BeReal Can’t Save Social Media

I am trying to break my habit of checking Instagram every morning. I know I do it not because I want to know what has changed between 1 and 7 a.m., but because my morning scroll has become a ritual. There is something comforting about sifting through the remnants of others’ lives and keeping subconscious mental notes on people you haven’t seen or heard from for years but with whom you still share your biggest accomplishments and aspirations. A girl who moved away in seventh grade now goes to college in Michigan; a boy you met at summer camp is standing among the ruins of Pompeii. Is he studying abroad or are his parents filthy rich? There’s no way to know. What you do know is that the gelato looks heavenly. 

With typical social media apps, these glimpses into others’ lives are not really glimpses at all, but curated montages of shareable moments deemed worthy of being incorporated into an online persona. What we choose to post online defines who we are and significantly impacts others’ perceptions of us. These layers allow us to project idealized versions of ourselves. 

Our ability to manipulate our online presence is a new phenomenon that has changed the way we interact with ourselves and one another. We are treated to a constant barrage of others’ highlights, making it easy to compare our worst, most intimate selves with others’ best. Numerous studies have linked high levels of anxiety and depression with consistent social media use. School assemblies warning against the dangers of too much screen time are presented to us from a young age. The app store has become crowded with apps ironically intended to limit screen time. These are Band-Aid solutions. They don’t get to the heart of the issue, which is not the amount of time we spend online, but the way we spend it. 

A new social media platform called BeReal claims to be the antithesis of everything wrong with social media. Every day, at an unspecified time, users receive a notification that “it’s time to BeReal,” and are prompted to take two photos of whatever they are doing at the time: one with their front camera, one with the back. BeReal users have followers just like other social media platforms, except for one important caveat: until you have posted your own BeReal, you cannot see others’. Its design mitigates any effort you might make to curate your own experiences. The goal is to show your life as it is, without any false pretenses or manipulations. It also curtails the endless scrolling many social media apps rely on to draw users in. You can see your followers’ BeReals for the day, but that number is finite as opposed to other apps’ never-ending feeds. 

Recently, the app has gained international attention. Released in 2020, BeReal rose in popularity in 2022, obtaining a cult-like following of 10 million daily users by August. Will BeReal change the way that we interact with others online for good? Or will the trend be over and done within the next few months? I would argue the latter. Although this movement to a less filtered, more spontaneous online presence is an improvement over the way social media has been used previously, it may not have a lasting effect. It’s hard to tell if these high-minded concepts fit the reality of BeReal usage.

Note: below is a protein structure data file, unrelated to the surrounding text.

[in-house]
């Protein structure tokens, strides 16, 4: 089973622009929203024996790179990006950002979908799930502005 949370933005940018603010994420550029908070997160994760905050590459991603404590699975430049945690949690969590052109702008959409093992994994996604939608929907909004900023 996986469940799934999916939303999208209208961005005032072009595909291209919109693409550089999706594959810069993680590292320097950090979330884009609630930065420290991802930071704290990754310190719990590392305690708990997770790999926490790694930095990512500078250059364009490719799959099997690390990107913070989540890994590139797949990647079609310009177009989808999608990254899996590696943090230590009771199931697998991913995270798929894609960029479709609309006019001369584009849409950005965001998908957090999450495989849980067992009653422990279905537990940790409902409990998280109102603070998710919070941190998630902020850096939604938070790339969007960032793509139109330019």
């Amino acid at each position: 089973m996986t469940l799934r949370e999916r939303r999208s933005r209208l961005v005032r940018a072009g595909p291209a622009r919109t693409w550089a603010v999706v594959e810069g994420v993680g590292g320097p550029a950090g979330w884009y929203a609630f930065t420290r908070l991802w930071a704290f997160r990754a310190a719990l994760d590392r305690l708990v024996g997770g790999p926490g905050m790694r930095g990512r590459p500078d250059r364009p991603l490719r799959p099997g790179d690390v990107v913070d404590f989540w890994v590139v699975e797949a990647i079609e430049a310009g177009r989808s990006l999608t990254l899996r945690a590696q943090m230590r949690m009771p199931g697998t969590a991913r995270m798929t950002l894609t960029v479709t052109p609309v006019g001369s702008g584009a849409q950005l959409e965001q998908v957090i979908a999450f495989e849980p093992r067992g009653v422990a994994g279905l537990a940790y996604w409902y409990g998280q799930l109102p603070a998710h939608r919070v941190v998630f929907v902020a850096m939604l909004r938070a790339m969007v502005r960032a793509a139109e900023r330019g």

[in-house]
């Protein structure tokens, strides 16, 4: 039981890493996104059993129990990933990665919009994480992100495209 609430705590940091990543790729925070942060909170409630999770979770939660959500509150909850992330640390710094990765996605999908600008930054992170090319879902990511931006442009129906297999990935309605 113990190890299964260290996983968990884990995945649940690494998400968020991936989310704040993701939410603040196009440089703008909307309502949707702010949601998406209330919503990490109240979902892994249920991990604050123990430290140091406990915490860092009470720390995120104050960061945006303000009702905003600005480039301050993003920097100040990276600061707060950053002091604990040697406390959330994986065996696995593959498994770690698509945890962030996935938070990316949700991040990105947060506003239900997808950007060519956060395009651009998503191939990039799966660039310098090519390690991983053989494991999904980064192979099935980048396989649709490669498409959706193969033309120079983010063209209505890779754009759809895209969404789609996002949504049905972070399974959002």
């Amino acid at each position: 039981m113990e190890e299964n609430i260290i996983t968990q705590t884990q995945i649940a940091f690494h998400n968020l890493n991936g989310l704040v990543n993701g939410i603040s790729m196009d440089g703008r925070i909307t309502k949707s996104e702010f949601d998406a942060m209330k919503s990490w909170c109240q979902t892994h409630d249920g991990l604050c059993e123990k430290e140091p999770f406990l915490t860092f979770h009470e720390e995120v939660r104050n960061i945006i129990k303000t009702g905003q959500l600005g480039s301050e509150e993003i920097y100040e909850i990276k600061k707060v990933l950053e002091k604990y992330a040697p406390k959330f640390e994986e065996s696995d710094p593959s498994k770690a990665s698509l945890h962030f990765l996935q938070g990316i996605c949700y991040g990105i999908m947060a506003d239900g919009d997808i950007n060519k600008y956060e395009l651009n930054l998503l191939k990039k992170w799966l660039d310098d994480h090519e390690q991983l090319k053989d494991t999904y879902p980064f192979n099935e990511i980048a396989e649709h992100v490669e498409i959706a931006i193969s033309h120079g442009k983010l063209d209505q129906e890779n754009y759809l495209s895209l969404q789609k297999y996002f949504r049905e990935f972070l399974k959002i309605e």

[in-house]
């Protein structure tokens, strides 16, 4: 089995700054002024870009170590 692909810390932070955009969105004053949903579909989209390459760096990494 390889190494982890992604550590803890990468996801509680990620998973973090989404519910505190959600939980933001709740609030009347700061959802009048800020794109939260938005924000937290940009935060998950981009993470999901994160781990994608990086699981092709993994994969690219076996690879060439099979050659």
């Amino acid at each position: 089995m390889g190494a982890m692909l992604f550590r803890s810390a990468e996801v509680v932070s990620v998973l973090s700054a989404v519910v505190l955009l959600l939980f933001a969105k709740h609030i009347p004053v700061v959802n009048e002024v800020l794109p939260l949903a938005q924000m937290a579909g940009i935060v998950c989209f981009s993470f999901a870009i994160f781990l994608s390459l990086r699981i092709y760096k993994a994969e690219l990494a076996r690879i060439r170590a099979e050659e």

About two months ago, I downloaded the app. At first, I liked it. It was fun to be prompted to upload pictures at a random time every day, to see what my friends were up to, and to have a compilation of my past week in random stills. But as time wore on, I found myself waiting to take my BeReal until I was doing something I felt was worthy of posting. Though the idea behind the app is to take the picture immediately when you get the notification, I sometimes found myself unable to accomplish this task because I would be in class, at work, or in the shower, so I would wait, and the spontaneity would be ruined. 

I have since abandoned BeReal, partly because the service in Oberlin makes it impossible for me to upload, but also because, in practice, BeReal didn’t feel that different from other social media. Rather than subverting a curated social media presence, BeReal adheres to a different type of image. As opposed to the perfect, poreless, sepia-toned, beach-pic aesthetic of the 2010s, BeReal is all about looking like you don’t care. The popular rise of “photodumps” on Instagram is another example of social media users attempting to curate their content to look like they’re not curating their content.

One of the most interesting aspects of BeReal’s sudden rise to popularity is its reliance on limits. The choice to download the app and adhere to these limits is optional, yet BeReal’s popularity has grown exponentially in recent times. Maybe this is because of the endless warnings about the dangers of social media or dissatisfaction in the way we interact with one another online, but there seems to be a push to move away from the heavily manufactured world promoted by other social media and toward spontaneity.

Despite my belief that BeReal is not the saving grace of social media it bills itself as, its widespread popularity has shed light on a large demographic of teenagers and young adults who want an alternative to traditional social media’s emphasis on curated perfection. While BeReal may not be the app to fill this void, the market is out there. It’s just waiting for someone to fill it.